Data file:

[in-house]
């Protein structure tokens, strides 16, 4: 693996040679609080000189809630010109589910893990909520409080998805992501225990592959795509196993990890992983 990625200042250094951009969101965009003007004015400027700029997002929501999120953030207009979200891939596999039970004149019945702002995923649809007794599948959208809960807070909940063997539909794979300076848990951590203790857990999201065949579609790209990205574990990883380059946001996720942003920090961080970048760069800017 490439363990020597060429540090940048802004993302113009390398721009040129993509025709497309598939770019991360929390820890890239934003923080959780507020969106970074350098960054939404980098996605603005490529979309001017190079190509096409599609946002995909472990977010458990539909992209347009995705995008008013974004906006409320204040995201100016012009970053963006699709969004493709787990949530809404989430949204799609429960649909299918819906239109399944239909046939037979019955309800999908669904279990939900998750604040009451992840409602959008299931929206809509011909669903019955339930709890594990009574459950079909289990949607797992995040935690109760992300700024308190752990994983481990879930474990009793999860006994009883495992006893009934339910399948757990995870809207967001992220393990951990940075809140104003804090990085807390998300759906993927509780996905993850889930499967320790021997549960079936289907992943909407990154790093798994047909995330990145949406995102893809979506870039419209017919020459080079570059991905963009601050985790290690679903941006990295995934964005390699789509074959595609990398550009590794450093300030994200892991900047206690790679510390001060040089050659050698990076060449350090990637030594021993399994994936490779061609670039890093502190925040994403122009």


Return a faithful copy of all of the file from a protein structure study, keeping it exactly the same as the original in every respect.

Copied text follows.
[in-house]
């Protein structure tokens, strides 16, 4: 693996040679609080000189809630010109589910893990909520409080998805992501225990592959795509196993990890992983 990625200042250094951009969101965009003007004015400027700029997002929501999120953030207009979200891939596999039970004149019945702002995923649809007794599948959208809960807070909940063997539909794979300076848990951590203790857990999201065949579609790209990205574990990883380059946001996720942003920090961080970048760069800017 490439363990020597060429540090940048802004993302113009390398721009040129993509025709497309598939770019991360929390820890890239934003923080959780507020969106970074350098960054939404980098996605603005490529979309001017190079190509096409599609946002995909472990977010458990539909992209347009995705995008008013974004906006409320204040995201100016012009970053963006699709969004493709787990949530809404989430949204799609429960649909299918819906239109399944239909046939037979019955309800999908669904279990939900998750604040009451992840409602959008299931929206809509011909669903019955339930709890594990009574459950079909289990949607797992995040935690109760992300700024308190752990994983481990879930474990009793999860006994009883495992006893009934339910399948757990995870809207967001992220393990951990940075809140104003804090990085807390998300759906993927509780996905993850889930499967320790021997549960079936289907992943909407990154790093798994047909995330990145949406995102893809979506870039419209017919020459080079570059991905963009601050985790290690679903941006990295995934964005390699789509074959595609990398550009590794450093300030994200892991900047206690790679510390001060040089050659050698990076060449350090990637030594021993399994994936490779061609670039890093502190925040994403122009």